Ptychography has been shown to be an efficient phase contrast imaging technique for the scanning transmission electron microscope (STEM). STEM-ptychography uses a fast pixelated detector to collect a "4-dimensional" dataset consisting of a 2D electron diffraction pattern at every probe position of a 2D raster-scan. This 4D dataset can be used to recover the phase-image. Current camera technology, unfortunately, can only achieve a frame rate of a few thousand detector frames-per-second (fps), which means the acquisition time of the 4D dataset is up to 1000× slower than the scanning speed in a conventional STEM, thereby limiting the potential applications of this method for dose-fragile and dynamic specimens. In this letter, we demonstrate that subsampling provides an effective method for optimizing ptychographic acquisition by reducing both the number of detector-pixels and the number of probe positions. Subsampling and recovery of a the 4D data set is shown using an experimental 4D dataset with randomly removed detector-pixels and probe positions. After compressive sensing recovery, Wigner distribution deconvolution is applied to obtain phase-images. Randomly sampling both the probe positions and detector at 10% gives sufficient information for phase-retrieval and reduces acquisition time by 100×, thereby making STEM-ptychography competitive with conventional STEM.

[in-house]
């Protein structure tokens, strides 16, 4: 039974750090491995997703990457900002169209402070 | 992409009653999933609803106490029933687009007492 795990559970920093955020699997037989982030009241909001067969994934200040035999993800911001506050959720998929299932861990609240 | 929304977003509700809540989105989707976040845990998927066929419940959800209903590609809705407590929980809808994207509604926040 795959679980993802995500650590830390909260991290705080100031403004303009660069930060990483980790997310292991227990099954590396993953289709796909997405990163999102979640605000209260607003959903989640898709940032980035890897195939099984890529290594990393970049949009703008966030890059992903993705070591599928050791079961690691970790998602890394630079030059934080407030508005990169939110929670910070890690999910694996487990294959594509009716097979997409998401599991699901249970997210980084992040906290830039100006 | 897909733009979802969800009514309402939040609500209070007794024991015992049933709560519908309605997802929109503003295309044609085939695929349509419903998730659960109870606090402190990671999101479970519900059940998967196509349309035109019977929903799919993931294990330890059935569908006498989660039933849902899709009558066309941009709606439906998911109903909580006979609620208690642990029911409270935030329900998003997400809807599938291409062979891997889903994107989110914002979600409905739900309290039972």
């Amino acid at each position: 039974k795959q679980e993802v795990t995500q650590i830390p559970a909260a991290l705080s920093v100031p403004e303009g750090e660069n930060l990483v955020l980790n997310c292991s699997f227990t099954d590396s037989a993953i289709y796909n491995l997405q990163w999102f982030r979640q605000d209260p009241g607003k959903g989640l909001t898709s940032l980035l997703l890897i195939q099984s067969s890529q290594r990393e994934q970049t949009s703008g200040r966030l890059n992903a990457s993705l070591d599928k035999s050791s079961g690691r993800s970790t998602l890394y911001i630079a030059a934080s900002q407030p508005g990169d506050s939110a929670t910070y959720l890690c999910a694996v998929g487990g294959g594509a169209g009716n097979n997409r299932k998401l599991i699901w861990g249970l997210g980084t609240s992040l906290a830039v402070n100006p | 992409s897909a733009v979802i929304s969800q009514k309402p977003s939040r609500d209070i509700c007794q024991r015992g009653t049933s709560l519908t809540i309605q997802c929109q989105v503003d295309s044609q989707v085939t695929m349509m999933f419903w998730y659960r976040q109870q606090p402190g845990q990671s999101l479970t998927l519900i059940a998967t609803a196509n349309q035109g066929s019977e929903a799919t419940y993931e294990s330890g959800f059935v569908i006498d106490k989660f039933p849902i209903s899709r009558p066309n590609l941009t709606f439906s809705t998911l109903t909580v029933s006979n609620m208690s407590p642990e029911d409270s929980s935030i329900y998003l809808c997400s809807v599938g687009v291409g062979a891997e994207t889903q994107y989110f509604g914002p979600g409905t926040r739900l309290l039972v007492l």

Published in AIP Applied Physics Letters
Accepted Manuscript PDF
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